His parents didn’t hear him immediately, accustomed as they were to tuning out his tantrums. Only his brother paused in setting the table, and turned his head sharply and suspiciously towards Manny. Manny continued on, regurgitating, nearly word for word, opinions he’d heard in the day about local politics and the news trickling in of pogroms to the east. Finally, his mother slowed in her stirring of the stew and his father put down his torah and there was Manny chatting away at all of them and to no one in particular, happy enough (at the moment) with the sound of his own voice.

At first Manny’s interlocutions were just diverting, a reprieve from his sullenness and fits. But his talking grew in scope, drawing from conversations Manny was in proximity to hear as he wandered the village, freed from his chores by mother Hilda, who preferred to have him out and bothering others then irritable at her feet.

Manny’s gift was unexpected. Up to this point he'd spoken only to refuse or demand. Now at night, curled against his big, beloved Hilda, Manny’s father could dream his dreams for his sons, for Manny especially, of great rabbinical posts, of celebrated teaching, of wealth and wisdom. Of himself as the father of a genius.

When Manny started belching out words in addition to bile, his rages were accepted as a mark of his prodigy. A late explanation providentially granted. Hilda, always afraid she’d carried him wrongly or cried too much at his birth, now exonerated herself. His father, who had spoke little of his youngest son to his shul mates now paraded him happily out at dinners and sat him down at the front counter of his little tailor shop to greet costumers.

Manny’s older brother Herman was less enthusiastic. Manny, with his capricious moods, and his newfound words suddenly had the monopoly on his parents’ attention. Had amended Herman’s long-standing position as the favored son, sympathizer to his family’s burden, to something more auxiliary. The backup, should Manny fail in his promise, as Herman knew he would.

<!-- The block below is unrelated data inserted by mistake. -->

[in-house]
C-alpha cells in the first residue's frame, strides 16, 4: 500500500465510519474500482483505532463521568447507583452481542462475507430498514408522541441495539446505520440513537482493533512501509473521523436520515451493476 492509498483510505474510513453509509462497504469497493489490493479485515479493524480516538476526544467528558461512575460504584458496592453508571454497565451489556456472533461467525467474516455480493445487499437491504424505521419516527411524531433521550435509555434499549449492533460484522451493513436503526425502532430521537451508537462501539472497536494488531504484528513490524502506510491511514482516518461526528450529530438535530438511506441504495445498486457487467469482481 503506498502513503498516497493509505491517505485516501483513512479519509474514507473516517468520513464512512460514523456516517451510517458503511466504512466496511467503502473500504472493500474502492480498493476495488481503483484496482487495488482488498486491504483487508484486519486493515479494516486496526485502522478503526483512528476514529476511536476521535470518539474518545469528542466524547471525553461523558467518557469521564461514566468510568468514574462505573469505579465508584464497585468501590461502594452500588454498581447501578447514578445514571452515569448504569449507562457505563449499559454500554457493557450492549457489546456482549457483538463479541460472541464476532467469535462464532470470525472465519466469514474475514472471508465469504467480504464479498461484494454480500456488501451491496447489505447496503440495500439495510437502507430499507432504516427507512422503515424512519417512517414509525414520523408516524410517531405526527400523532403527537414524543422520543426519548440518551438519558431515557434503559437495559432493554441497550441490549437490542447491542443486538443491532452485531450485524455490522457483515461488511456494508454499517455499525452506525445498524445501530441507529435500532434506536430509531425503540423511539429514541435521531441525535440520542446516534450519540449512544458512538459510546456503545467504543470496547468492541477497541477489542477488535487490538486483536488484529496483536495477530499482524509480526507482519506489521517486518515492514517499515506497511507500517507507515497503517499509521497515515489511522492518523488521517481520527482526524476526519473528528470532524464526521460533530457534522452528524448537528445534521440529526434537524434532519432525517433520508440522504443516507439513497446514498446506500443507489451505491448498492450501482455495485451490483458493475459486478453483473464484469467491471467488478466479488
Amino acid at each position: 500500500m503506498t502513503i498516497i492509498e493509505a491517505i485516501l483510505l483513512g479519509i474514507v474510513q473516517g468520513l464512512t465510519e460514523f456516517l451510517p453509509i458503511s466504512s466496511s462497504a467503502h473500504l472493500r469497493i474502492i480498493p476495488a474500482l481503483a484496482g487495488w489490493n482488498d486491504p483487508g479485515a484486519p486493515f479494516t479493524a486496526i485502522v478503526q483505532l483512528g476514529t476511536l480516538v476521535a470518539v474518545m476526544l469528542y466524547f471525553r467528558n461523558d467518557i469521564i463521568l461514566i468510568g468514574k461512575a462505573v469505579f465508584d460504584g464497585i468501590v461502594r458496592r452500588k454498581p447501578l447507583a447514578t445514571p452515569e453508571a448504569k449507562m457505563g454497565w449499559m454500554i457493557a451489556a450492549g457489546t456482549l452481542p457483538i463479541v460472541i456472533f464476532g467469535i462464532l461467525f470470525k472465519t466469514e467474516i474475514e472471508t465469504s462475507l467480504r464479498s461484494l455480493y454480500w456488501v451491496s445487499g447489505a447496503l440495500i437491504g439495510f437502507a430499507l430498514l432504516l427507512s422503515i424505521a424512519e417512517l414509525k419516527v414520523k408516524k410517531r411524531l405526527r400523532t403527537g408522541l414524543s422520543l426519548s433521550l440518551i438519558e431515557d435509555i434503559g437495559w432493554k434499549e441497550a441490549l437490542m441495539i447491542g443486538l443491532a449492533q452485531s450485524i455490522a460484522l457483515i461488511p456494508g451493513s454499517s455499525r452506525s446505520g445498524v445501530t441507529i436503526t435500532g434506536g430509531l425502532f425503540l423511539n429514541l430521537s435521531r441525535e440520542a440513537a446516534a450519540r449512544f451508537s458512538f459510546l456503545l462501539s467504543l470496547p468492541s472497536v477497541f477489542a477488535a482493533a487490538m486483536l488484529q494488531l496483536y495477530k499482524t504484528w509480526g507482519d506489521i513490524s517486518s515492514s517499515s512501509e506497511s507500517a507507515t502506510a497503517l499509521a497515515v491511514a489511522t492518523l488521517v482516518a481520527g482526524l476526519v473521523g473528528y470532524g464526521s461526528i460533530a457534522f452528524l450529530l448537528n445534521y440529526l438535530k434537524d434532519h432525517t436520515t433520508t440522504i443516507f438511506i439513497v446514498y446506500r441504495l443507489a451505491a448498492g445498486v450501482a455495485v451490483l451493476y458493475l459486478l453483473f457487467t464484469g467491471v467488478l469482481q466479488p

As Herman suspected, Manny left the rabbinical aspirations to his brother, technicalities didn’t interest him. He didn’t have the attention span to sit down to study with the elders as most of the boys his age were forced to do. Neither could he stare at a piece of thread and sewing needle for twelve hours a day, then retreat to the study with his books as his father did.

Frustrated to have a genius son, who was not acting geniusly, Manny’s father gave him time and space to think (and told his friends that his brilliant son was in deep contemplation). This immunity to his father’s constant pressure to perform was another thorn in Herman’s heavily prickled side.

While Herman labored over book and bodice (sewing them up without the catharsis of ripping them off) Manny used his time to walk. Manny loved walking, loved how his brain emptied of thoughts as he weaved through the alleys of the small village, climbing out to the pastures and up the hills, as he wallowed in the cemetery, sometimes stooping his considerable weight (inherited from his mother’s side) to study a grave or pick a flower.

Though Manny’s head at these times where meditatively vacant, the myth of his brooding journeys did a right job on his reputation. As his father hoped, Manny had the mien of a deep and learned man. His complicity in maintaining the pretense of his son’s wisdom bothered him. But with so much early, and boasted of promise, Manny’s father could not now reveal his disappointment. Not even to Herman, who longed for reassurance that his father was wrong in loving Manny more.

Walking gave Manny time to consider his future. He knew he was not a tailor, and would never be satisfied glued to a book. But despite not having the aptitude for serious study, Manny was sure he was smarter than his pinch-faced brother, who fogged his glasses with sneezing, whispered his opinions and then second guessed them.